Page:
BANGALORE, India Eight small bombs exploded in quick succession across the south Indian city of Bangalore on Friday, killing a woman and wounding at least 15 people, police said.
"In all these cases they have created the blast using timer devices," Bangalore Commissioner of Police Shankar Bidari told reporters at the site of one of the blasts. "Explosives have also been used, in quantity equal to one or two grenades."
Bangalore, known as India's Silicon Valley, is one of the world's most prominent centres for software development and is also the capital of its outsourcing industry.
Also nicknamed the "world's back office", it is home to more than 1,500 top firms, including India's Infosys Technologies and Wipro and offices of global firms such as Microsoft Corp and Intel Corp.
India's home ministry said it suspected "a small militant group" was behind the attacks, but gave no details.
Several IT firms, as well as schools, colleges and cinemas, closed after news of the blasts broke. Phone lines were jammed.
"I was on my way to office when we heard a noise," witness Arun Daniel told the CNN-IBN TV channel. "It sounded like a cracker. The traffic was blocked, everyone was running around. It was not a severe blast."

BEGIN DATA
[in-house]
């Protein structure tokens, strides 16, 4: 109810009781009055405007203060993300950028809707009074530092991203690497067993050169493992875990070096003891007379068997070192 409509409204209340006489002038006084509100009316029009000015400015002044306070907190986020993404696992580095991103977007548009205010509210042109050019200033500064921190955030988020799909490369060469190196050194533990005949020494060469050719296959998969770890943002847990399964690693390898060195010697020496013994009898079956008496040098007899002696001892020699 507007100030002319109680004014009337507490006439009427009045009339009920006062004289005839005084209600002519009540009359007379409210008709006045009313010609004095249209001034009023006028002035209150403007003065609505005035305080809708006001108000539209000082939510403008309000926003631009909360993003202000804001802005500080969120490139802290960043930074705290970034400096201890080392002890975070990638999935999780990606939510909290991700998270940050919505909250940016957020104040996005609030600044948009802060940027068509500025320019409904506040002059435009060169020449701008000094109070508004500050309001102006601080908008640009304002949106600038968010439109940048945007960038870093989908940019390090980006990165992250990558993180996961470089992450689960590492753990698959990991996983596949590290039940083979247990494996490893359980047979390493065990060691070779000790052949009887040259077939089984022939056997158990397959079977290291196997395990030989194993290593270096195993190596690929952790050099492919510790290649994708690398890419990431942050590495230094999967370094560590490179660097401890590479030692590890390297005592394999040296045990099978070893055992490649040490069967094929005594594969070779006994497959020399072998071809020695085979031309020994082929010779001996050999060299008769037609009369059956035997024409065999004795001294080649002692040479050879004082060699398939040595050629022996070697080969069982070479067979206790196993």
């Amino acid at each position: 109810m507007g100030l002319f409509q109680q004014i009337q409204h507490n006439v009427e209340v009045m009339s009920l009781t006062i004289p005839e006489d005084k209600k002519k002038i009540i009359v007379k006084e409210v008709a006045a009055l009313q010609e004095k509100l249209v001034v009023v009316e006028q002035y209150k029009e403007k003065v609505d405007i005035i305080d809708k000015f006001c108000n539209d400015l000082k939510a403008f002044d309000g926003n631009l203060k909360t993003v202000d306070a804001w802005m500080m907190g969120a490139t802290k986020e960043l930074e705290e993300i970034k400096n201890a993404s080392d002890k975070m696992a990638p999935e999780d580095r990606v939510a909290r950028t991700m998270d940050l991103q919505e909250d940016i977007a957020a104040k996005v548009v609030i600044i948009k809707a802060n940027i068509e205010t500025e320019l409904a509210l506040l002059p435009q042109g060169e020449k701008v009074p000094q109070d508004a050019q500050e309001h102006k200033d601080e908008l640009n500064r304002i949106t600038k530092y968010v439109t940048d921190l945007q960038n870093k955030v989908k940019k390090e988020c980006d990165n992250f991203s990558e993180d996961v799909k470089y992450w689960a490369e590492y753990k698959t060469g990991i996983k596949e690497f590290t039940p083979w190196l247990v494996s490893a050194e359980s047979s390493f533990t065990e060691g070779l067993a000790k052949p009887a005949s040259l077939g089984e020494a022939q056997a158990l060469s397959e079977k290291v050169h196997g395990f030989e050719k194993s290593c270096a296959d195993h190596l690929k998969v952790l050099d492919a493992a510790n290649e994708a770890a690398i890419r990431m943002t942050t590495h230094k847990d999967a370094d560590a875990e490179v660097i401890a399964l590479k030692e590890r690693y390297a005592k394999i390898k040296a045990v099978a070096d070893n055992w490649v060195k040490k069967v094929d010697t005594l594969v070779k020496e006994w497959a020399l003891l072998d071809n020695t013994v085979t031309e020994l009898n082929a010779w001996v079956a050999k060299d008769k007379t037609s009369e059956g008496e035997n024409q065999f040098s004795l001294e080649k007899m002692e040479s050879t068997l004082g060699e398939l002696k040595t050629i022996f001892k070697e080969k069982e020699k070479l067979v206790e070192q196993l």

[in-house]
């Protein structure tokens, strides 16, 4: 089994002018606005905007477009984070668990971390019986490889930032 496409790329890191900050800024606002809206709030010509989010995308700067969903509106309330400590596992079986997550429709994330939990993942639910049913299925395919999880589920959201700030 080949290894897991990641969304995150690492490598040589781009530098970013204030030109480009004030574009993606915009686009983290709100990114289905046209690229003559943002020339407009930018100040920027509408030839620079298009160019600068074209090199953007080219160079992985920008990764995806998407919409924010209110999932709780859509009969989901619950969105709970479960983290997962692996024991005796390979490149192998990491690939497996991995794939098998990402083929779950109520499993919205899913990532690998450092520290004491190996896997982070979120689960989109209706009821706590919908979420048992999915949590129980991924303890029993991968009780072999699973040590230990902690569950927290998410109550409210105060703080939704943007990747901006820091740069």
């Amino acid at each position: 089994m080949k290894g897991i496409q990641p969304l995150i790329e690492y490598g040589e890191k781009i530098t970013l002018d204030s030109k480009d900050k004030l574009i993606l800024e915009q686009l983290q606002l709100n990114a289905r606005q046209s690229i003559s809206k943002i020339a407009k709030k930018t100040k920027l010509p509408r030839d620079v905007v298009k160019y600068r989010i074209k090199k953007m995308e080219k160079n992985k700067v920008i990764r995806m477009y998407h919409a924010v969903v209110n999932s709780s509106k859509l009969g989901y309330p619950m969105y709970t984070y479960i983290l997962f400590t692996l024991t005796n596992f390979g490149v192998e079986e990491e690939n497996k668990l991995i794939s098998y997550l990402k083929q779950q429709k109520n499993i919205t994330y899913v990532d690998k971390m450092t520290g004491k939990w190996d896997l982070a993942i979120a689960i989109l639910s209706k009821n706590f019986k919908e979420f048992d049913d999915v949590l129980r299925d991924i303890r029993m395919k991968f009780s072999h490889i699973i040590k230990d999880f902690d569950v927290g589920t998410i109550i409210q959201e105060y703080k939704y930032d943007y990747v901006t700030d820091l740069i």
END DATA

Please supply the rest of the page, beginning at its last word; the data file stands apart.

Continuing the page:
Local TV showed a stall with broken windows and its concrete floor broken in pieces. Rubble littered another site. Sniffer dogs were used to trace clues.
One of the blasts occurred behind a bus stand, killing a woman, police said.
Bomb experts said gelatine sticks and a concoction of ammonium nitrate in fuel oil had been used to cause some of the explosions. Nuts, bolts and nails were also packed in the bombs.
"There were eight explosions of low intensity," Gopal Hosur, joint police commissioner for Bangalore, told Reuters. "At least one person was killed," he said. Police said one more person could have died.
India has suffered a wave of bombings in recent years, with targets ranging from mosques and Hindu temples to trains. It is unusual for any group to claim responsibility for attacks.
Islamist militant groups in Pakistan and Bangladesh intent on fanning hatred between Muslims and Hindus in India, and damaging a fragile peace process between New Delhi and Islamabad, are often blamed.
In May, eight bombs, many strapped to bicycles, ripped through a crowded shopping area in the western city of Jaipur, killing at least 63 people and injuring hundreds more.
Police said that attack bore some hallmarks of the Bangladeshi militant group Harkat-ul-Jihad al Islami (HuJI).
Bangalore also hosts vibrant biotechnology and aerospace industries as well as a garment sector employing more than 300,000 people.
Indian shares initially extended losses on Friday after reports of the blasts in Bangalore, but later recovered slightly.
The 30-share BSE index ended down around 3.4 percent, driven by rising oil prices and falls in regional markets amid concerns about the U.S. economy.